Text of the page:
Rum is one of the six base spirits (the other five being whiskey, brandy, gin, vodka and tequila), yet if you ask people what they’re favorite booze is, it hardly ever registers on anyone’s radar. We, for the life of us, can’t understand why.
To us, rum is about as close to the nectar of the gods as anything we’ve ever tasted, and it goes well anywhere — from neat in a rocks glass, to blended or shaken into a daiquiri. It’s an incredibly versatile spirit that’s affordable, approachable and adaptable to most any situation.
And yet, you probably can’t remember the last time you had it anywhere other than begrudgingly at the tiki bar happy hour your colleagues dragged you to after work that one time, or as a last resort at your friend’s wedding after the bar was stripped clean of everything else.
Frankly, that’s a damn shame, and you’re definitely missing out on one of the world’s most versatile and complex spirits.
Here are 5 Reasons Why You Should Drink More Rum
Rum is one of the most well-rounded booze out there, and it seems that for as many people as you’ll find who love a good sipping rum — and yes, there are plenty of us out there — you’ll also find people who can’t resist a good rum cocktail.
Have you ever had a Piña Colada? How about a Dark & Stormy? What about a daiquiri, a Hurricane, a Mai Tai, a Mojito or even just a standard rum and Coke? If you said yes to any of those cocktails (and we’re sure you did), you were drinking rum. And you probably had a deliciously good time while you were doing it, too.
That’s the point here. Rum is the kind of alcohol you suspect you don’t like, but don’t realize some of your favorite drinks comprise it.
And to its credit, rum is also one of those spirits we love drinking straight, because it offers what we humbly believe is one of the tastiest and most complex flavor profiles out there.
You won’t get the peat or smokiness of a scotch, but you’ll taste the sugar cane, as well as — and depending on the brand you’re drinking — vanilla, espresso, almond, butterscotch and all the other delicious and silky flavors people dream of in a good bourbon.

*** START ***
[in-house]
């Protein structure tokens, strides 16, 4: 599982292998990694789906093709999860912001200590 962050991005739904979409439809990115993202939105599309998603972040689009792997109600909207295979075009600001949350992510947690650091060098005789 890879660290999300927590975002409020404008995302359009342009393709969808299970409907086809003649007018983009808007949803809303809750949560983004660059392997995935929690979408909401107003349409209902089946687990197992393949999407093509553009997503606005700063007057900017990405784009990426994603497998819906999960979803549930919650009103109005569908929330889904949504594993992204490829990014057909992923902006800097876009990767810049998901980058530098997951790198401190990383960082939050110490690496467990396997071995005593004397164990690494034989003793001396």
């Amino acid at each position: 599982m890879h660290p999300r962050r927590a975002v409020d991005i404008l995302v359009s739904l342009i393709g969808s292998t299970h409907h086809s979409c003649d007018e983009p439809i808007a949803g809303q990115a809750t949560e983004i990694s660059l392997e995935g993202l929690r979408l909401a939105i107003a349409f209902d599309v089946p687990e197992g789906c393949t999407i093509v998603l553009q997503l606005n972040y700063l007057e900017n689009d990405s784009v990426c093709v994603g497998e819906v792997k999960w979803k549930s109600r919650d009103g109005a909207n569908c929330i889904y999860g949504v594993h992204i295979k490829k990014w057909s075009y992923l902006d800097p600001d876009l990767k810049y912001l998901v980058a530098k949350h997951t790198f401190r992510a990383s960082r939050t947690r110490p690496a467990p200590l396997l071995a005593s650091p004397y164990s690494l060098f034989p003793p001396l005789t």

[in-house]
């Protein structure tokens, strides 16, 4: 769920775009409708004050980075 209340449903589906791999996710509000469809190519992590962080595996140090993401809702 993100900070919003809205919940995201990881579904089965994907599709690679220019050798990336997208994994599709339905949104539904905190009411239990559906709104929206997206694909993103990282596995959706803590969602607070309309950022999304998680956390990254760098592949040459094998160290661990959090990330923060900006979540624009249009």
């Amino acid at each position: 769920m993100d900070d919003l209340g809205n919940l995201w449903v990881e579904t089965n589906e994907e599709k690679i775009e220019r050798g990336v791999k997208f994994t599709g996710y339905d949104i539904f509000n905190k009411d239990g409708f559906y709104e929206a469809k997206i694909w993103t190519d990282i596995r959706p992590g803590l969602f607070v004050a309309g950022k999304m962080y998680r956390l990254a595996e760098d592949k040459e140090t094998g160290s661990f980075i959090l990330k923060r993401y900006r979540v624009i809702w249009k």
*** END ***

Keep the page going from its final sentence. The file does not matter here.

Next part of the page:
For the scotch drinkers out there, there’re also a few rums that don’t filter out esters that lend to peaty and roastier notes, too. If that’s what you’re looking for, there are rums out there that’ll oblige.
Rum is a malleable spirit that can be molded to fit peoples’ particular tastes.
We’re cigar guys through and through, and if we’re smoking, chances are we’re also having a dram of some of the good stuff. Rum is our preferred drink when partaking of a cigar because the two go together like peas and carrots.
Of course, before we get into our preferred pairing, we should probably first speak on why people enjoy a good booze and cigar to begin with. The key here is what a cigar does to your taste buds. The smoke from a cigar gently “scorches” your palate. This light scorching makes your taste receptors very sensitive, which allows you to pick up on more subtle flavors you’d ordinarily have to stretch yourself to sense.
So, if you’re drinking a bourbon whose mashbill is sweeter, and you really want to taste the subtle char of the barrel and the vanilla and honey flavor notes you read about on the back of the bottle, nothing will help bring those flavors out like a good cigar.
For us, rum is perfect because it’s a naturally sweeter — but not overpoweringly sweet — spirit. Generally speaking, an aged rum is very complex, and will give you notes of citrus, vanilla, spice, apples, etc. And a good cigar really brings all of that out.